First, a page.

THE 32 extant Green dramas are the cradle we all rocked out of. While some theatre buffs put these in an “eat your peas” category, best left to academia (Stanford staged Elektra in 2009, Wanderings of Odysseus in 2010, and Oedipus in 2011), the bold few, such as A.C.T., bring them back to the front and center. These dramas are worth revisiting, not just because they inform our basic ideas about staging, dialogue, the space between audience and actor. It’s been almost 2,500 years since Sophocles wrote Elektra was written; this plot, informed by murder and family loyalties, remains none worse for the wear.
At the outset, this A.C.T. production plunges the audience into total darkness. When the light arrives, it comes as a diffuse spot that grows so slowly you’re not sure what you’re seeing. It hovers over a cello player at stage right, who strums cello strings as if they belonged on a guitar. You’re clearly seeing something very, very different. A spirited dialogue between Orestes (Nick Steen) and his tutor (Anthony Fusco), each on the opposite mezzanine, sets the stage for all that follows. All of this creates a peculiar sense which informs the production.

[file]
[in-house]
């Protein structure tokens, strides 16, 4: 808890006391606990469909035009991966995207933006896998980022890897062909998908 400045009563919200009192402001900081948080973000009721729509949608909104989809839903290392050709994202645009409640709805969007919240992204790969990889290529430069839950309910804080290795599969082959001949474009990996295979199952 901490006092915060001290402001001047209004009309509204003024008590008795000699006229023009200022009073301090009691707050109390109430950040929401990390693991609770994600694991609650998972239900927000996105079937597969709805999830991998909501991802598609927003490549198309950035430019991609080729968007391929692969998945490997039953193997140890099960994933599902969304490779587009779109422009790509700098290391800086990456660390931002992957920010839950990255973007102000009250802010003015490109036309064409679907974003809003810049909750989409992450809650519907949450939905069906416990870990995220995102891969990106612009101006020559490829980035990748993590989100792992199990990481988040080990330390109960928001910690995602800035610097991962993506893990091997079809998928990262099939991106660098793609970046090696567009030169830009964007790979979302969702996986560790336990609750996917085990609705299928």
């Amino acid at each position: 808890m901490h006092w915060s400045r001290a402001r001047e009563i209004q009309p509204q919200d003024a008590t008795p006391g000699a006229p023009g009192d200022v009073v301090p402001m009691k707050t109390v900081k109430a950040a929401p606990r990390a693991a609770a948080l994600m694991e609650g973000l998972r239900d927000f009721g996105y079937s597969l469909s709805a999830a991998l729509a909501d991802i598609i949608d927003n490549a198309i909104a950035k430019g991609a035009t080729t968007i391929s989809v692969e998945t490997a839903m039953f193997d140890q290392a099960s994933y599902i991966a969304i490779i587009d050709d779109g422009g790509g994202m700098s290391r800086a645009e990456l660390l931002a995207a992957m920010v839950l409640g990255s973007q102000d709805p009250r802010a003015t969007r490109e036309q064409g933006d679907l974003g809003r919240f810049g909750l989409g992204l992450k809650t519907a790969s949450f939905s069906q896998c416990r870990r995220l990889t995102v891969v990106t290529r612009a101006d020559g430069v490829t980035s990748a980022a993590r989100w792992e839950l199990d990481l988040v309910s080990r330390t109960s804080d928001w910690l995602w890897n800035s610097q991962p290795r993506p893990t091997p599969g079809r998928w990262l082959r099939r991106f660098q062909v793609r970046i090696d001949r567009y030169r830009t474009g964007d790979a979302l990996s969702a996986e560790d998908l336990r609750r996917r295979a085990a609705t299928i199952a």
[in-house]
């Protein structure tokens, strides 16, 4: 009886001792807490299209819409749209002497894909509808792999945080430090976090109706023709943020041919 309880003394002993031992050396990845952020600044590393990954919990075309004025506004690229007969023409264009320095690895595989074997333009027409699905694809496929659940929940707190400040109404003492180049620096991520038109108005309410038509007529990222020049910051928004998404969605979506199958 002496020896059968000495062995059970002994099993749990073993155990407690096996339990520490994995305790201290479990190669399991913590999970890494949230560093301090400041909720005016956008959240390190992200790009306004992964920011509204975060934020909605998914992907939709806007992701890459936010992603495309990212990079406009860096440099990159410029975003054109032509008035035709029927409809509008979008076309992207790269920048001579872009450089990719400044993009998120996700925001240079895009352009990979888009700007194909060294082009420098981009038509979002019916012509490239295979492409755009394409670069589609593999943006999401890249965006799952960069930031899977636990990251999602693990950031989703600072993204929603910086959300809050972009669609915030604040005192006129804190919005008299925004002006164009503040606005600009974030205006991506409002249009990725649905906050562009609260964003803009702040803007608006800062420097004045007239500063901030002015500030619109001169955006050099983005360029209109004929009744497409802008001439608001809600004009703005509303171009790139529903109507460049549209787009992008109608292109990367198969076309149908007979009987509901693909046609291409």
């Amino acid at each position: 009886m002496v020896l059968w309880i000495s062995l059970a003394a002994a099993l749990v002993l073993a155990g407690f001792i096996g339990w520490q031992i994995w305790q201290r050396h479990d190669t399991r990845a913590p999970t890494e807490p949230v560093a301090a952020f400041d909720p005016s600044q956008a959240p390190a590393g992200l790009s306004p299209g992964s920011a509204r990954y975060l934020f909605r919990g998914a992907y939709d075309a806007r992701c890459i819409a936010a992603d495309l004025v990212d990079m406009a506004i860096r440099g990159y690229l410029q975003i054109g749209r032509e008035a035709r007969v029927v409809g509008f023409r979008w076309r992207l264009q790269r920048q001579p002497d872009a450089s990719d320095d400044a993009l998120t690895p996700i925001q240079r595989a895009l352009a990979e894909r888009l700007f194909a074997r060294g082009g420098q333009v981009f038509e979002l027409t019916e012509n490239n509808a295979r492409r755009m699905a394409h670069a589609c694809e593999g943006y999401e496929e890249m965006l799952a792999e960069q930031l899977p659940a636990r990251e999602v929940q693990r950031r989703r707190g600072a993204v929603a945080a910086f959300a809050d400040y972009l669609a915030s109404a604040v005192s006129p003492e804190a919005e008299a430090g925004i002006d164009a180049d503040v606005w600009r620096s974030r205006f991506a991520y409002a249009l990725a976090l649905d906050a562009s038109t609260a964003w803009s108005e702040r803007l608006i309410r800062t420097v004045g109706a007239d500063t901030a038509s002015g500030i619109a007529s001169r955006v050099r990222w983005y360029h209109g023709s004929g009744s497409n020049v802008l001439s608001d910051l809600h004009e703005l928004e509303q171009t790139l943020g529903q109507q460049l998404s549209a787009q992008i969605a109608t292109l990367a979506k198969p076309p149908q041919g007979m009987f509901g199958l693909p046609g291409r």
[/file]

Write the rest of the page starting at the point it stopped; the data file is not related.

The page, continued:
This imagining maintains a healthy balance between classical and modernist approaches to Elektra. A chain link fence bisects the stage from left to right, with an image of a classic Greek structure upstage. While the costumes of Elektra (René Augesen) and Chorus Leader (Olympia Dukakis) might be at home in some version of ancient Greece, that of Crysothemis (Allegra Rose Edwards) would not look out of place on a Paris runway. Candace Donnelly’s costuming worked well, heightening the differences between the sisters.
Augesen’s Elektra is a monotone creature, who keens in a single key. That’s not a criticism of Augesen, because it goes to the heart of Elektra. Director Carey Perloff puts it best in her notes, as she speaks of Elektra’s extraordinary perspective. Perloff remarks that Elektra “shows us what happens to a human being who cannot forget… Forgetting is, in fact, very healthy. If we lived with all the terrible things that happen to us, we’d never get through the week. Time makes things recede. But they don’t recede for Elektra. Her action is to remember, relentlessly, until the deed is done.”
This relentless remembering means everyone revolves around Elektra, striking different poses as they try to deal with her awful story. As the Chorus Leader, Olympia Dukakis, the truth teller, comes to terms with what she calls the “exponential multiplication of outrage” in the family of Atreus. She is perhaps the most fluid of characters, because she alone reacts freely to what happens before her.
The A.C.T. production brings you back to the critical issues of justice and revenge. Debating with when enough is enough may have started with the Greeks, but given that it continues to wend its way through modern classics such as the Godfather, it clearly is not resolved.